Adam Schiff Superstar

It is hard to think of enough accolades for Adam Schiff's many presentations at the impeachment trial of Donald Trump. Update: An hour after writing this I have to take him to task for his cheap dig at criminal defendants in general. ("We all know if a defendant says he didn't do it, he didn't do it." (/snark)). Many who say they didn't do it in fact did not do it. Check the stats of the Innocence Project.) A much better way to make that argument is "It is true that some criminal defendants who insist they didn't do it in fact did not do it. Donald Trump would not be one of them."

Added: One other quibble: Schiff ended with the concept of a fair trial and said "Give America a fair trial." Sorry, but the Sixth Amendement guarantees a fair trial to the accused, the defendant on trial -- not crime victims. In fact, almost all of the Bill of the Ribhts is for the protection of the accused, not to protect crime victims.)

Republicans are too scared for their own hides to buck the Republican Party line. So Donald Trump won't be impeached. If they had an ounce of integrity they would vote to find Donald Trump's impeachment charges are high crimes and misdemeanors and have been proven. The penalty is not up to them, it's written in the Constitution. He shall be removed from office.

There can be only one way to make up for this, and that is for a Democrat to win the presidency in 2020 and appoint an attorney general who will seek and obtain an indictment against Donald Trump and Rudy Guiliani for the actions they undertook with respect to the Ukraine.

One small consolation: Donald Trump will never overturn the moniker that will forever be attached to his name: Donald Trump, impeached by the House of Representatives.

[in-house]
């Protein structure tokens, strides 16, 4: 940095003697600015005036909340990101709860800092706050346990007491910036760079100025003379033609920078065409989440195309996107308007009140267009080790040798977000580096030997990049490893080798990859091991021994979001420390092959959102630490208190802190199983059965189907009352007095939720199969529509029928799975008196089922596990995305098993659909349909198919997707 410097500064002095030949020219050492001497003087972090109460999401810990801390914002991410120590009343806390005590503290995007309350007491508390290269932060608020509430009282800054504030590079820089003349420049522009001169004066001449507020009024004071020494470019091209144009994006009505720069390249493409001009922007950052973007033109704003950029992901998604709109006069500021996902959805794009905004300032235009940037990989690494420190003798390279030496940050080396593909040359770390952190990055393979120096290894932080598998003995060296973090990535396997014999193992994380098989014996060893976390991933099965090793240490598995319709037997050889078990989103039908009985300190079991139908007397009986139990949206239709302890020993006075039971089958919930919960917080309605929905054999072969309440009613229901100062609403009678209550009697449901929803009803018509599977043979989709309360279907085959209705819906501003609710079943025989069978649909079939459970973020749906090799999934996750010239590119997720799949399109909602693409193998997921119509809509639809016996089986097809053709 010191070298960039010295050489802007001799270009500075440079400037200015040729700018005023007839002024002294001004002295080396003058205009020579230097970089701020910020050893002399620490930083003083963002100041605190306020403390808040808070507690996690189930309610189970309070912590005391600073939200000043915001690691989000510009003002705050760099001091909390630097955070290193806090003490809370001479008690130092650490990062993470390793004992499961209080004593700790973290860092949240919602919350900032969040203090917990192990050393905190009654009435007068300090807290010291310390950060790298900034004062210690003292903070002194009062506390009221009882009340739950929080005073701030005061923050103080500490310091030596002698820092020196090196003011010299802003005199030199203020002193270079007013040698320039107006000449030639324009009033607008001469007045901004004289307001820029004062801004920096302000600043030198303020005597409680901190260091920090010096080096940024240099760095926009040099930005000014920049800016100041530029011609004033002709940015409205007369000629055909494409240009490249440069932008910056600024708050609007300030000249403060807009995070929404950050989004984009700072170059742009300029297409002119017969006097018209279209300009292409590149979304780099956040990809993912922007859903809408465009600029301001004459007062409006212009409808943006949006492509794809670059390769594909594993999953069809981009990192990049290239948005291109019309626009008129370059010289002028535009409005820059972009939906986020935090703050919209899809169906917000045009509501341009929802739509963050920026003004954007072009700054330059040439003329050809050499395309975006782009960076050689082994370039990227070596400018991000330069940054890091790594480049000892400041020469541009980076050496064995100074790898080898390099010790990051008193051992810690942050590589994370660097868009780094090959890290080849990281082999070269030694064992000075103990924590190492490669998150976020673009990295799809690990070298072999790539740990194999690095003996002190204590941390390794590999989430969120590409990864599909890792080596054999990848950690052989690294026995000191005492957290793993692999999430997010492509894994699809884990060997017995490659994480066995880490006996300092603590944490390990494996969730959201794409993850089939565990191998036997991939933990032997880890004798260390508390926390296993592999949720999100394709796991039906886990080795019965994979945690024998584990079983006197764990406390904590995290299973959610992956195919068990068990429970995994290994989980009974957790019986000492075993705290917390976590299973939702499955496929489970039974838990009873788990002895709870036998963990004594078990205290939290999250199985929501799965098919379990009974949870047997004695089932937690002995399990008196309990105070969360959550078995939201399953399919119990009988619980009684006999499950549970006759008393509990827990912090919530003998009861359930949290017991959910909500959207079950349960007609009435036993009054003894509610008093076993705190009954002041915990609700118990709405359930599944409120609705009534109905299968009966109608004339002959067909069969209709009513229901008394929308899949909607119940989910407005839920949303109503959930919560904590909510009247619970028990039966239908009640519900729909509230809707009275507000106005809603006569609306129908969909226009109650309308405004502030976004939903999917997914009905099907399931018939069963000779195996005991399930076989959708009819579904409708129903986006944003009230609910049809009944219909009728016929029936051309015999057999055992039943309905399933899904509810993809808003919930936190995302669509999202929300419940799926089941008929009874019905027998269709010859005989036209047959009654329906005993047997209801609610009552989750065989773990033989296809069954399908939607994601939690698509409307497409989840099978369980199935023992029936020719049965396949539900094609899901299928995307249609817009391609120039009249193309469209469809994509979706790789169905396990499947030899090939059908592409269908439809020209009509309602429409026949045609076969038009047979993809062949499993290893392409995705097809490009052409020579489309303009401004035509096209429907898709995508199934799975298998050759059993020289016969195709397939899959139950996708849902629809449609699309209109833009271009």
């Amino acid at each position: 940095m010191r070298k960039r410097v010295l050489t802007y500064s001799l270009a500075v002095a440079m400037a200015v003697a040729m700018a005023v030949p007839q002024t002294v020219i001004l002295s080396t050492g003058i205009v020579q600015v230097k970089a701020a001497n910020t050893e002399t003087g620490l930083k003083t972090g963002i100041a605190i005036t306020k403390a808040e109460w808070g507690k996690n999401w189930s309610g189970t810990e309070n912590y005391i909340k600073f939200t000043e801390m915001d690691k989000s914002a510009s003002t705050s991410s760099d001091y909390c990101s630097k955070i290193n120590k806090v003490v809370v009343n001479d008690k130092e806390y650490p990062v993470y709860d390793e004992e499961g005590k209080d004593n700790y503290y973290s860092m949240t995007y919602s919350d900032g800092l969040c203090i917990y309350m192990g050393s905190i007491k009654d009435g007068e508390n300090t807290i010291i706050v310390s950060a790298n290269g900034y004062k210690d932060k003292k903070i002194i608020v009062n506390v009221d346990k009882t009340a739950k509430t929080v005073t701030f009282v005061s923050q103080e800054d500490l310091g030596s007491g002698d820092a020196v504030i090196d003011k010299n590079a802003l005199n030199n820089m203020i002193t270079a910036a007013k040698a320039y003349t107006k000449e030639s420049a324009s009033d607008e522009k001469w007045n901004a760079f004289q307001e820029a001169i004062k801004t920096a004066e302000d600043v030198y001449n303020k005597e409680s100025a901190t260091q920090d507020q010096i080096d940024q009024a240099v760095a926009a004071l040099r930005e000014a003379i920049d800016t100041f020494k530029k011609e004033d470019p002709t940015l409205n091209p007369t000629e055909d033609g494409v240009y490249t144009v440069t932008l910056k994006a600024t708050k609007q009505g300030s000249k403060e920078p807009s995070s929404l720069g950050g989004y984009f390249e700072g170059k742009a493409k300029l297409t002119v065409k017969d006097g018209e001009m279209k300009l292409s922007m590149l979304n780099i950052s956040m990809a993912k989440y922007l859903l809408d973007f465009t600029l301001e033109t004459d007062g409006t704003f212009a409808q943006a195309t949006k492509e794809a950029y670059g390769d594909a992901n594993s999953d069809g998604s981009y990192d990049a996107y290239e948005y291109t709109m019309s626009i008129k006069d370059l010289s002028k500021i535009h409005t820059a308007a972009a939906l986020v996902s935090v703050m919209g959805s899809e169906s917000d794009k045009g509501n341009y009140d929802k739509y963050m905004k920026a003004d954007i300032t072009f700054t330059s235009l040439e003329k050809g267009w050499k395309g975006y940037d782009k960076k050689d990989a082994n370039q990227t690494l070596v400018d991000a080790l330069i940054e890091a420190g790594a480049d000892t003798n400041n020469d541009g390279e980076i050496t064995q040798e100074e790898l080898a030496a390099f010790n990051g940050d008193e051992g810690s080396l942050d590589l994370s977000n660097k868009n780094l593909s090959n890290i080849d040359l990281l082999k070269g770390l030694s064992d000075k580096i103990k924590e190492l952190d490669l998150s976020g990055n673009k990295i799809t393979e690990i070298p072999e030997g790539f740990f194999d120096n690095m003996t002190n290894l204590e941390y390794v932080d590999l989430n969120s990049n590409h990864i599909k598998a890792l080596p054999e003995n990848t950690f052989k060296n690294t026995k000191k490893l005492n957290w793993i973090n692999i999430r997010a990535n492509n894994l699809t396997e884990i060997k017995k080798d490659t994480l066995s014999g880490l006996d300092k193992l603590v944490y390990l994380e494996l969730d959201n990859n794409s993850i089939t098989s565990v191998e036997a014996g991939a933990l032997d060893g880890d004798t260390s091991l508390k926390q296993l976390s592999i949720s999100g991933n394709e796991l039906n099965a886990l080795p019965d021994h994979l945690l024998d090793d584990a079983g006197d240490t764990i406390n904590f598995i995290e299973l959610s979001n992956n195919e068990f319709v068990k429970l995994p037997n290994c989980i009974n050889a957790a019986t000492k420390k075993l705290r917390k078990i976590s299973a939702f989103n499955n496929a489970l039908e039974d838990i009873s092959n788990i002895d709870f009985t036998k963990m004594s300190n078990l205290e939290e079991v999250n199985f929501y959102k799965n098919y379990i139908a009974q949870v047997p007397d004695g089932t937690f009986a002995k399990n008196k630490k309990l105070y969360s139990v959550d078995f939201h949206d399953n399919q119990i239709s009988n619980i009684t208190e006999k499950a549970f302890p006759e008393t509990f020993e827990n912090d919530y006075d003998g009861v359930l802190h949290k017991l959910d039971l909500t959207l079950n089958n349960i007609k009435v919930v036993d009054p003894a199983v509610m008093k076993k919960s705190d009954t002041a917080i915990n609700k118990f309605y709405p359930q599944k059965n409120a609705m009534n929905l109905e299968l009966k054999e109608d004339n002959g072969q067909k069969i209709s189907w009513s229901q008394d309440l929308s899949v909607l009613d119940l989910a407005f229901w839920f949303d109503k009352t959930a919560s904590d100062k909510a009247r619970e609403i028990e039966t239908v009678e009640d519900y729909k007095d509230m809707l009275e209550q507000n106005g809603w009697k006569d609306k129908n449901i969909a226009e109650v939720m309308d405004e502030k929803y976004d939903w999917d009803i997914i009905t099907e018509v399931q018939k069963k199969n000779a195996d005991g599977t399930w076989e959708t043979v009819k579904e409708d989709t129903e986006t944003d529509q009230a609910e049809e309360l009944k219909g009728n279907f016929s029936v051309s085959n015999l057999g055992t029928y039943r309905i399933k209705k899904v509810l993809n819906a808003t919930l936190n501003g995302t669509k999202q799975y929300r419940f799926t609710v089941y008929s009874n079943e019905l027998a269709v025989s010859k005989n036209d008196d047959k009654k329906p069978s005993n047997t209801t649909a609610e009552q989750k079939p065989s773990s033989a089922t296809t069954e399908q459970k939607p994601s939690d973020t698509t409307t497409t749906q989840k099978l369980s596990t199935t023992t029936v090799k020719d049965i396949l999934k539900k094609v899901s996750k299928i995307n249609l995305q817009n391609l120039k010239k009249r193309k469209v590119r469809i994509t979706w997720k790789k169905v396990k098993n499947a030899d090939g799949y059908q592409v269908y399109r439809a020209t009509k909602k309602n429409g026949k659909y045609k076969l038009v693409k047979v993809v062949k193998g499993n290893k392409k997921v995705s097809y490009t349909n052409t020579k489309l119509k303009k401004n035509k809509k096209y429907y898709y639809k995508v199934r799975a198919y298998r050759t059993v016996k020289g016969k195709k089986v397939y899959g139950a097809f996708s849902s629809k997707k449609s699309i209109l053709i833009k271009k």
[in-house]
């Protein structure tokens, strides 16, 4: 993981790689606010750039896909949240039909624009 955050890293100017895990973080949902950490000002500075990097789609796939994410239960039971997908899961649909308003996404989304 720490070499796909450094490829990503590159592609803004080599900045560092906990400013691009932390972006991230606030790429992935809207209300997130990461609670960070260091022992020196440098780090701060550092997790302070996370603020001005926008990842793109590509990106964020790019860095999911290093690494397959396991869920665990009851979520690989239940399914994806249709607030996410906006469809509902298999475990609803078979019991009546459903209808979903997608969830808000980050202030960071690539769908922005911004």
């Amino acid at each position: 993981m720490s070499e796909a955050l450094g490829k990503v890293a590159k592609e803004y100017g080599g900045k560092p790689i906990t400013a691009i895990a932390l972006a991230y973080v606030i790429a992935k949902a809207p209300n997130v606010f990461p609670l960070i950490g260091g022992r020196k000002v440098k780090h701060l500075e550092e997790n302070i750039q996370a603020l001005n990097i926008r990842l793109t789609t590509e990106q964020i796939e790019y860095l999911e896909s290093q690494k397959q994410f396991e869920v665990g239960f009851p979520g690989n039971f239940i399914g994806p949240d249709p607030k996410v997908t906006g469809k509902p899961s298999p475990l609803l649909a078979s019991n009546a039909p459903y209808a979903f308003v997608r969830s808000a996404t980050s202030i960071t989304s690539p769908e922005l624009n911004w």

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    Missed opportunity (1.67 / 3) (#11)
    by Abdul Abulbul Amir on Sat Jan 25, 2020 at 01:11:49 PM EST
    Schiff could have shared that proof of Trump's collusion with Russia he claimed to have for years.  That would have been the nail in the coffin.

    LOL (5.00 / 4) (#13)
    by Ga6thDem on Sat Jan 25, 2020 at 04:33:40 PM EST
    1/2 of his campaign is in jail for lying about meeting with Russians. He himself colluded with Russia according to the Mueller report but since conservatives don't seem to know how to read I'm sure it doesn't matter with them.

    So (none / 0) (#17)
    by Abdul Abulbul Amir on Sun Jan 26, 2020 at 12:08:43 PM EST
    So why withhold that "more than circumstantial" evidence?

    See link provided down thread.


    Bill Barr (none / 0) (#18)
    by Ga6thDem on Sun Jan 26, 2020 at 12:49:33 PM EST
    lied to you guys and you ate it up. Everything is going to come out eventually. Do you really think the new tapes of him with Russian mobsters represent the first time he's been doing this crap? Because you guys let him off the hook for working with Russia in 2016 he continued to do it. And apparently you guys are going to let him off the hook the second time he was colluding with Russia. You don't care one iota for the damage he has done to the country, the country's standing nor the fact that he's a national security risk.

    The DNC and Hillary colluded with Russia (1.67 / 3) (#24)
    by Abdul Abulbul Amir on Mon Jan 27, 2020 at 06:53:52 AM EST
    The sources for the Steele dossier were Russian. No use denying it.

    If you have evidence of that (5.00 / 2) (#36)
    by Repack Rider on Mon Jan 27, 2020 at 10:06:50 AM EST
    Why have you been protecting them by concealing it from the DOJ?

    DOJ just spent two yeas investigating Hillary, and cleared her of everything including that overdue library book, because YOU concealed the evidence!


    The evidence is in the dossier (none / 0) (#74)
    by Abdul Abulbul Amir on Thu Jan 30, 2020 at 09:33:04 AM EST